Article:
But banks do not operate like this. Bank lending is not “reserve constrained”. Banks lend to any credit worthy customer they can find and then worry about their reserve positions afterwards. If they are short of reserves (their reserve accounts have to be in positive balance each day and in some countries central banks require certain ratios to be maintained) then they borrow from each other in the interbank market or, ultimately, they will borrow from the central bank through the so-called discount window. They are reluctant to use the latter facility because it carries a penalty (higher interest cost).
The point is that building bank reserves will not increase the bank’s capacity to lend. Loans create deposits which generate reserves. In this regard the causality implied by the money multiplier is the reverse of what occurs in reality.
The banks create the need for reserves which then endogenously adjust (with the central bank standing by to ensure there are sufficient reserves in the system).
The reason that the commercial banks are currently not lending much is because they are not convinced there are credit worthy customers on their doorstep. In the current climate the assessment of what is credit worthy has become very strict compared to the lax days as the top of the boom approached.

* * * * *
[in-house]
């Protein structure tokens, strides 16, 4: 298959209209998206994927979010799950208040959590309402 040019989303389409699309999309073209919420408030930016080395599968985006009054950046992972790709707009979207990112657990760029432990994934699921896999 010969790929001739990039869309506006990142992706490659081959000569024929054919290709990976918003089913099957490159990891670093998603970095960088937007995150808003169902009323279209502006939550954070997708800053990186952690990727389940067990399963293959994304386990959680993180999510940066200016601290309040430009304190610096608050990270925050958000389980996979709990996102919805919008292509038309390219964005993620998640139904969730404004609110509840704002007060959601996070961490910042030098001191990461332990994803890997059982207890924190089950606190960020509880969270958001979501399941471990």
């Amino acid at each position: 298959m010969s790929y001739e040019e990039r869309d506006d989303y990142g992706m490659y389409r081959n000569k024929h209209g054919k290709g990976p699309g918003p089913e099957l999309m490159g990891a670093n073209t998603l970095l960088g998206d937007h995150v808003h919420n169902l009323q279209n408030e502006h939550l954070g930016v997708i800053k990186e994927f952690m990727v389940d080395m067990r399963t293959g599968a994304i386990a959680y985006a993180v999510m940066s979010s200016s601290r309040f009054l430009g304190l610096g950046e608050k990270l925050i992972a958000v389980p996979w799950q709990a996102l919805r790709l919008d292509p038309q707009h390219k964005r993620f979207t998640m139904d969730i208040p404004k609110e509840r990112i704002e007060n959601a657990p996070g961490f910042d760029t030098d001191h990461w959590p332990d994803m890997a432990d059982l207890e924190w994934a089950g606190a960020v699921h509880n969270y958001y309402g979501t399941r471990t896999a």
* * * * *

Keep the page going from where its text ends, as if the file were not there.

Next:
Students in Ec10 will learn nothing about the way bank reserve dynamics impact on monetary policy settings. Unchecked, movements in reserves can undermine the desired monetary policy stance (as summarised by the policy interest rate setting) and this requires central banks to engage in liquidity management operations.
What are these liquidity management operations? Well you first need to appreciate what reserve balances are.
The New York Federal Reserve Bank’s paper – Divorcing Money from Monetary Policy – said that:
… reserve balances are used to make interbank payments; thus, they serve as the final form of settlement for a vast array of transactions. The quantity of reserves needed for payment purposes typically far exceeds the quantity consistent with the central bank’s desired interest rate. As a result, central banks must perform a balancing act, drastically increasing the supply of reserves during the day for payment purposes through the provision of daylight reserves (also called daylight credit) and then shrinking the supply back at the end of the day to be consistent with the desired market interest rate.